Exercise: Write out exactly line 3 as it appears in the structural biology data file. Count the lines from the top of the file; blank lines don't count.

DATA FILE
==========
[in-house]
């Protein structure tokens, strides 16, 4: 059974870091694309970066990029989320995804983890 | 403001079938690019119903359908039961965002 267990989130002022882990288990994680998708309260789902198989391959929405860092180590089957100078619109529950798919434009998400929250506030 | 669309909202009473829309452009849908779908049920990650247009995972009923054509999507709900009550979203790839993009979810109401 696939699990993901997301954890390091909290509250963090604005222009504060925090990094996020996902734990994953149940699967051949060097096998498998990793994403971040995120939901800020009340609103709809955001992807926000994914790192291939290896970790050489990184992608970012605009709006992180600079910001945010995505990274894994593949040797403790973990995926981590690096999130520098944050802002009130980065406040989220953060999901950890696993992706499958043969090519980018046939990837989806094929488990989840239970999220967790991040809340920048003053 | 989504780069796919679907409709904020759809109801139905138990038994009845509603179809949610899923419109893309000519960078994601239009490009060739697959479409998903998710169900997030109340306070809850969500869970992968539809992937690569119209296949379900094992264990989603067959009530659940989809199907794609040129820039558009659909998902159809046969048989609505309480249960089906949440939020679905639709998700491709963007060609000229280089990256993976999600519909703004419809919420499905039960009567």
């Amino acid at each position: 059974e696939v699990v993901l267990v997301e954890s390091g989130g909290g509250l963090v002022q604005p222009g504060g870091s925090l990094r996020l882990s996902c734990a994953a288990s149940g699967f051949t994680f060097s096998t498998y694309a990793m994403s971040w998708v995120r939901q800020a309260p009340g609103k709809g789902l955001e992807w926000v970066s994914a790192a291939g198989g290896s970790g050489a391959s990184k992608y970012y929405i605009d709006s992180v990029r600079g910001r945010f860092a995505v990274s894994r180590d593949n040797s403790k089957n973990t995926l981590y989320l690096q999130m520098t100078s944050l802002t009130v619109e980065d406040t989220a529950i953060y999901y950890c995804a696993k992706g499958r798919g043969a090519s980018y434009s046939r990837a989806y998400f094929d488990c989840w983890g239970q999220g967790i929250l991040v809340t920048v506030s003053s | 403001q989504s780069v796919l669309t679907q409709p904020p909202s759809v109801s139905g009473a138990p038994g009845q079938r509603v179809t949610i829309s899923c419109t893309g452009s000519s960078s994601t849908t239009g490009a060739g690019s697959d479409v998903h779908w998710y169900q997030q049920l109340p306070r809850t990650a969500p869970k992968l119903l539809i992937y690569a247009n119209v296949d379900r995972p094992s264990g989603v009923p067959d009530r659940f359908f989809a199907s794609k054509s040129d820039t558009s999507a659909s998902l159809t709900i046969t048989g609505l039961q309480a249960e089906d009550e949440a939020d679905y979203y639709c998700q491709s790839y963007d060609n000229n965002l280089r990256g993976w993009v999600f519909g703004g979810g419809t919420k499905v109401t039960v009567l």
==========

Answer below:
């Amino acid at each position: 059974e696939v699990v993901l267990v997301e954890s390091g989130g909290g509250l963090v002022q604005p222009g504060g870091s925090l990094r996020l882990s996902c734990a994953a288990s149940g699967f051949t994680f060097s096998t498998y694309a990793m994403s971040w998708v995120r939901q800020a309260p009340g609103k709809g789902l955001e992807w926000v970066s994914a790192a291939g198989g290896s970790g050489a391959s990184k992608y970012y929405i605009d709006s992180v990029r600079g910001r945010f860092a995505v990274s894994r180590d593949n040797s403790k089957n973990t995926l981590y989320l690096q999130m520098t100078s944050l802002t009130v619109e980065d406040t989220a529950i953060y999901y950890c995804a696993k992706g499958r798919g043969a090519s980018y434009s046939r990837a989806y998400f094929d488990c989840w983890g239970q999220g967790i929250l991040v809340t920048v506030s003053s | 403001q989504s780069v796919l669309t679907q409709p904020p909202s759809v109801s139905g009473a138990p038994g009845q079938r509603v179809t949610i829309s899923c419109t893309g452009s000519s960078s994601t849908t239009g490009a060739g690019s697959d479409v998903h779908w998710y169900q997030q049920l109340p306070r809850t990650a969500p869970k992968l119903l539809i992937y690569a247009n119209v296949d379900r995972p094992s264990g989603v009923p067959d009530r659940f359908f989809a199907s794609k054509s040129d820039t558009s999507a659909s998902l159809t709900i046969t048989g609505l039961q309480a249960e089906d009550e949440a939020d679905y979203y639709c998700q491709s790839y963007d060609n000229n965002l280089r990256g993976w993009v999600f519909g703004g979810g419809t919420k499905v109401t039960v009567l």